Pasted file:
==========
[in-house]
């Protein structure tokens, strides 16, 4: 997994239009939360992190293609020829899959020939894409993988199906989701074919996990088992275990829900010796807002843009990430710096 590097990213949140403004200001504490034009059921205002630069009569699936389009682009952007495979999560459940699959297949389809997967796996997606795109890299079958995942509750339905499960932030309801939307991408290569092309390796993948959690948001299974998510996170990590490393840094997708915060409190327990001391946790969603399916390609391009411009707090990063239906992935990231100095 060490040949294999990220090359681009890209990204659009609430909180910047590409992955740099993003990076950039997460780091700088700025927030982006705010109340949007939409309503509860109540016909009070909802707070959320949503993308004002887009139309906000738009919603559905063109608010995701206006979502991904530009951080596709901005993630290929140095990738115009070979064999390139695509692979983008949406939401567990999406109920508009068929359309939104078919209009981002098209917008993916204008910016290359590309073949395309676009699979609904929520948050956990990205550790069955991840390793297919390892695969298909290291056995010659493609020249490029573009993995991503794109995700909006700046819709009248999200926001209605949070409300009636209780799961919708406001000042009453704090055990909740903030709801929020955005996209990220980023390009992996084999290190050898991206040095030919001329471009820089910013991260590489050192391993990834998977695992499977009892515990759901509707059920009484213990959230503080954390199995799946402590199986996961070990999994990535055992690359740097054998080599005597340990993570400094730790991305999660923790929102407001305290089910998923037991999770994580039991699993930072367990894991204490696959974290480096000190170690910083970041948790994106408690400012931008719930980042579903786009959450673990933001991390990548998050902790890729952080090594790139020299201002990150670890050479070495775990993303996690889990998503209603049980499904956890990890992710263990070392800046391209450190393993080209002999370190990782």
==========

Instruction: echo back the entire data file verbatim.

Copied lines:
[in-house]
């Protein structure tokens, strides 16, 4: 997994239009939360992190293609020829899959020939894409993988199906989701074919996990088992275990829900010796807002843009990430710096 590097990213949140403004200001504490034009059921205002630069009569699936389009682009952007495979999560459940699959297949389809997967796996997606795109890299079958995942509750339905499960932030309801939307991408290569092309390796993948959690948001299974998510996170990590490393840094997708915060409190327990001391946790969603399916390609391009411009707090990063239906992935990231100095 060490040949294999990220090359681009890209990204659009609430909180910047590409992955740099993003990076950039997460780091700088700025927030982006705010109340949007939409309503509860109540016909009070909802707070959320949503993308004002887009139309906000738009919603559905063109608010995701206006979502991904530009951080596709901005993630290929140095990738115009070979064999390139695509692979983008949406939401567990999406109920508009068929359309939104078919209009981002098209917008993916204008910016290359590309073949395309676009699979609904929520948050956990990205550790069955991840390793297919390892695969298909290291056995010659493609020249490029573009993995991503794109995700909006700046819709009248999200926001209605949070409300009636209780799961919708406001000042009453704090055990909740903030709801929020955005996209990220980023390009992996084999290190050898991206040095030919001329471009820089910013991260590489050192391993990834998977695992499977009892515990759901509707059920009484213990959230503080954390199995799946402590199986996961070990999994990535055992690359740097054998080599005597340990993570400094730790991305999660923790929102407001305290089910998923037991999770994580039991699993930072367990894991204490696959974290480096000190170690910083970041948790994106408690400012931008719930980042579903786009959450673990933001991390990548998050902790890729952080090594790139020299201002990150670890050479070495775990993303996690889990998503209603049980499904956890990890992710263990070392800046391209450190393993080209002999370190990782």